Monday, July 29, 2013

Obsidian at Kaman-Kalehöyük




Obsidian is natural glass that forms when volcanic lava with high silica content cools rapidly. Although it only occurs at specific sites, obsidian was valued by ancient civilizations for its various properties – translucency, sharpness, workability. The obsidian from each volcanic site exhibits a unique assemblage of trace elements, which allows scientists and archaeologists to pinpoint the original source of excavated obsidian through instrumental analysis. Determining where materials originate from helps researchers understand ancient trade routes. Most of the obsidian analyzed from Kaman-Kalehöyük comes from Nenezi Dag, Tulce, and Komurcu sites in Central Anatolia, modern-day Turkey. See http://www.busitu.numazu-ct.ac.jp/mochizuki/english/stattk.htm

Conserving obsidian is much like conserving other archaeological glass. The surface is cleaned with ethanol or a solution of water and ethanol. While treating obsidian conservators must be careful of the sharp and delicate edges because obsidian fractures under mechanical pressure with the characteristic conchoidal pattern typical of pure silicates. 



Friday, July 19, 2013

Cleaning a lead object

Last week, a lead figurine was found and brought into the conservation lab here at Kaman-Kalehöyük to be treated. Since it had been freshly excavated, it was still covered with soil. Additionally, it had been bent and twisted at the arms and the waist, causing the figure to look as though it were reclining. Therefore, the primary goals of treatment were to clean and flatten the object.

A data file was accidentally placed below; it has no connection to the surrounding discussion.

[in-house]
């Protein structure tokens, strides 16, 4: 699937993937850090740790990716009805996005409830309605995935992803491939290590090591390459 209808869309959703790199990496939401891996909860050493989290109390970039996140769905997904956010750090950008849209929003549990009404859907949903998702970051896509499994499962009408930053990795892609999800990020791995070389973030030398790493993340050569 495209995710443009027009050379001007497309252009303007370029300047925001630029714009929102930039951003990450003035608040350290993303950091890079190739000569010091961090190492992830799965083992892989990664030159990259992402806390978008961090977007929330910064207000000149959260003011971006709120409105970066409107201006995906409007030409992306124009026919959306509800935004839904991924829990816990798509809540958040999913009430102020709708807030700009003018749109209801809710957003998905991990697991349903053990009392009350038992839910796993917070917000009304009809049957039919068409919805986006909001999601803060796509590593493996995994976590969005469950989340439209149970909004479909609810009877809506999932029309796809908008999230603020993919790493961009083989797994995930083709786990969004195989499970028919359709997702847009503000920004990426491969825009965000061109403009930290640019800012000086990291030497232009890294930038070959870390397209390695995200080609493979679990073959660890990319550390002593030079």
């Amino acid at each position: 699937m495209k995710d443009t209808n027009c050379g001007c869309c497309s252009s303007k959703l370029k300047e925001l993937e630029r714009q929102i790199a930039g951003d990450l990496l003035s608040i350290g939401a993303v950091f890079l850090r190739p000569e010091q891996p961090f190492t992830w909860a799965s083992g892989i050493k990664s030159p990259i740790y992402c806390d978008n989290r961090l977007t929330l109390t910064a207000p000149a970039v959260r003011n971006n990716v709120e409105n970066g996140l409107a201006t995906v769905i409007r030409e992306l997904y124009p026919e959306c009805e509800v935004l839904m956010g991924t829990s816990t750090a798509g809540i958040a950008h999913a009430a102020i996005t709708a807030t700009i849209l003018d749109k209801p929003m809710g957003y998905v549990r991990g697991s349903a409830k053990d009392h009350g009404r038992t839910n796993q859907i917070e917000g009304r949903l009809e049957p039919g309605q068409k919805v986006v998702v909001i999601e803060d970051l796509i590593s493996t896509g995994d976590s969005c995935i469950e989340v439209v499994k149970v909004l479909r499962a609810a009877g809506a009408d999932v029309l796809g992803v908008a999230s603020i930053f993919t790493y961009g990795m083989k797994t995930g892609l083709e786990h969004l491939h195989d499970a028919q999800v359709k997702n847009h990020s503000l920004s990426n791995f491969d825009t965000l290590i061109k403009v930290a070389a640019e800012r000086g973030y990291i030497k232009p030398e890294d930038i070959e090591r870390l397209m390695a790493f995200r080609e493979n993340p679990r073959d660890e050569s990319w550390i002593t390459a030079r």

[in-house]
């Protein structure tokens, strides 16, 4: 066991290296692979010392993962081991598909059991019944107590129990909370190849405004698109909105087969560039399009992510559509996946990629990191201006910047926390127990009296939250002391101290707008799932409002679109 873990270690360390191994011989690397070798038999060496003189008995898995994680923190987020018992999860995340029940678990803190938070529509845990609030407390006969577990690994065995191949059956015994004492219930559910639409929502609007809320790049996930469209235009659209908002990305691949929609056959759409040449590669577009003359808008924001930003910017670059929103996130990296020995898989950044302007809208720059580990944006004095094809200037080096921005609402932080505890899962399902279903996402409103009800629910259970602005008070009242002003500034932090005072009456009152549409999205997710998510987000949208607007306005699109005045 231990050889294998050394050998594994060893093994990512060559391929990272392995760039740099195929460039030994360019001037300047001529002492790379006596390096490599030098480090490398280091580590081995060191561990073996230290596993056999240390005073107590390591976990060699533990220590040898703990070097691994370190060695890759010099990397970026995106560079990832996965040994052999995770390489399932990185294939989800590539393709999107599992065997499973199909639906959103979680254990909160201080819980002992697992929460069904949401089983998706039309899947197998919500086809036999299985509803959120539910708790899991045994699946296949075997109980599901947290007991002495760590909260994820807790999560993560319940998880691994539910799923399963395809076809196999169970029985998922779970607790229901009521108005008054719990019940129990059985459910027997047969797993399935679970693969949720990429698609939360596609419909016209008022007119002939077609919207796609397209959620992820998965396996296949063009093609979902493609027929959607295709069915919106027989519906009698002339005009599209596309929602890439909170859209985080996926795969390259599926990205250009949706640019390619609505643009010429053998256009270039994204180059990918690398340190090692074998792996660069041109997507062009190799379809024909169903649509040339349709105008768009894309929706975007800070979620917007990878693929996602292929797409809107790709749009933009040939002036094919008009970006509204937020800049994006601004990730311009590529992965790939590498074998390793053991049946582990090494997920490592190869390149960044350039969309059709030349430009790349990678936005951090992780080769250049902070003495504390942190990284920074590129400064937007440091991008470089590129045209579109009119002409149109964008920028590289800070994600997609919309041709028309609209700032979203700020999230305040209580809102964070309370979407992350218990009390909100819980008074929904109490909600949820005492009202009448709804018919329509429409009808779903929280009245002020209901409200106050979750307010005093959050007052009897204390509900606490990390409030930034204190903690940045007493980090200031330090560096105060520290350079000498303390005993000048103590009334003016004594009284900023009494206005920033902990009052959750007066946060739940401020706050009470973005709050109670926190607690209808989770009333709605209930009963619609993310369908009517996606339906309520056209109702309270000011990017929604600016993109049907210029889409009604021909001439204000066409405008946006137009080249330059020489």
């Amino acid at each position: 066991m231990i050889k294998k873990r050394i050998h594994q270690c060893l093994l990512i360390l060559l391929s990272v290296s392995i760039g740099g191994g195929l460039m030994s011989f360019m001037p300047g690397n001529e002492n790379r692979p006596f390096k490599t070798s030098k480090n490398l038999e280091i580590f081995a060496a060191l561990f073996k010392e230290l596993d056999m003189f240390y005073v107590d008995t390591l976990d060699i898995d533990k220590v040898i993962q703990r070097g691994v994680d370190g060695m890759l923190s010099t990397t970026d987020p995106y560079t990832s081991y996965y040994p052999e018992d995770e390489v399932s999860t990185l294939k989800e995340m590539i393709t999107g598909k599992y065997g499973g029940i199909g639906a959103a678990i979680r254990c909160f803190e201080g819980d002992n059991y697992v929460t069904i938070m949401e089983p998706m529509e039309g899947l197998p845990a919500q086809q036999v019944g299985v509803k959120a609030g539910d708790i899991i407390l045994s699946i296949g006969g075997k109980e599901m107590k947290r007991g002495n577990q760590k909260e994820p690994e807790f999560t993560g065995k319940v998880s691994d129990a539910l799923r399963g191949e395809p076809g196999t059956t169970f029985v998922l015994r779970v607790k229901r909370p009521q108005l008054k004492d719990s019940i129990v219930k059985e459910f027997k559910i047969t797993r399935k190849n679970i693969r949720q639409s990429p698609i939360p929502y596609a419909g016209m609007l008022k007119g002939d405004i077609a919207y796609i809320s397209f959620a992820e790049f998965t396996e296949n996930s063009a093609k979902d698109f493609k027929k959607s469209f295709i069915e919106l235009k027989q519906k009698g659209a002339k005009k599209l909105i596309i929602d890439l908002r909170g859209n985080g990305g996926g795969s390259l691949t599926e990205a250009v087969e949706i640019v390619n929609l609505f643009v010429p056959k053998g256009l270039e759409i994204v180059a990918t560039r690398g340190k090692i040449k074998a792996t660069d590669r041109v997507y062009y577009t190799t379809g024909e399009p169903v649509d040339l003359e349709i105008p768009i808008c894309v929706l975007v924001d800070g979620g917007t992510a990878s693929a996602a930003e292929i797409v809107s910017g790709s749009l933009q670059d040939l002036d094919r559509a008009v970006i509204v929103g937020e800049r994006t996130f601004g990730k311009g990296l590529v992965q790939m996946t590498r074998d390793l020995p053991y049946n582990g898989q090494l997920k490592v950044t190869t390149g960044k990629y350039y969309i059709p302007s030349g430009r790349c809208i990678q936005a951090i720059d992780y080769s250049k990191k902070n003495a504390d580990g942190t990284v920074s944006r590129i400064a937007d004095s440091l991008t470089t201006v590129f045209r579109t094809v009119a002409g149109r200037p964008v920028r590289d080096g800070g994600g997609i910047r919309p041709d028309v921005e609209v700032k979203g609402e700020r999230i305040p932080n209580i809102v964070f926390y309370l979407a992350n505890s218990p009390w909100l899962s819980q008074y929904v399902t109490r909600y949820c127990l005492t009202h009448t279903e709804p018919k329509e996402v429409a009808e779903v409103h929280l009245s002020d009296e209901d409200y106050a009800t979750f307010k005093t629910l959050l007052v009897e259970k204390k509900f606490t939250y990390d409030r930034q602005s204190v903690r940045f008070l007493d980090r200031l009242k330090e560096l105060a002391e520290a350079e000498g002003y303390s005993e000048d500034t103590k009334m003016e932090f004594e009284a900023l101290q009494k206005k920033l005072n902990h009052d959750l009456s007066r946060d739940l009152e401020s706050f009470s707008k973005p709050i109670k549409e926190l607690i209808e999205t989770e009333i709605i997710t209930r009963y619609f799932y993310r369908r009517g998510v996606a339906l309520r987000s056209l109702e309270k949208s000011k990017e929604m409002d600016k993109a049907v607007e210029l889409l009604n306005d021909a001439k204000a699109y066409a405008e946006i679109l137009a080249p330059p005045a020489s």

Davina, the conservation intern, has been working to clean the figure. So far, a number of decorative details have been revealed, especially in the neck area, and areas of carved relief have become more prominent.

Most of the work has been done under an Olympus SZH10 stereomicroscope, but the conservation lab has been able to borrow a Dino-Lite Pro digital microscope from the archaeobotanist on site. This technology allows us to photograph and take video of magnified areas during treatment. Since a good deal of conservation work normally takes place under a microscope, we realized that this would be a good opportunity to show the detailed work being carried out in the conservation lab on this wonderful artifact!

This is a detail of a decorative protrusion on its left shoulder being cleaned using a bamboo skewer under the digital microscope at 30x magnification. Here, you can see how the loose dirt is being removed from the surface and gently blown away using a small air blower cleaner (similar to those used to clean camera lenses), revealing a more shaped element as well as a cleaner surface.

video

The next phase will be to gently flatten the figure. We are currently looking at several methods for this, including the application of a low heat in conjunction with mechanical means, and will be testing these methods on surrogate lead objects before carrying out the procedure on the goddess figure!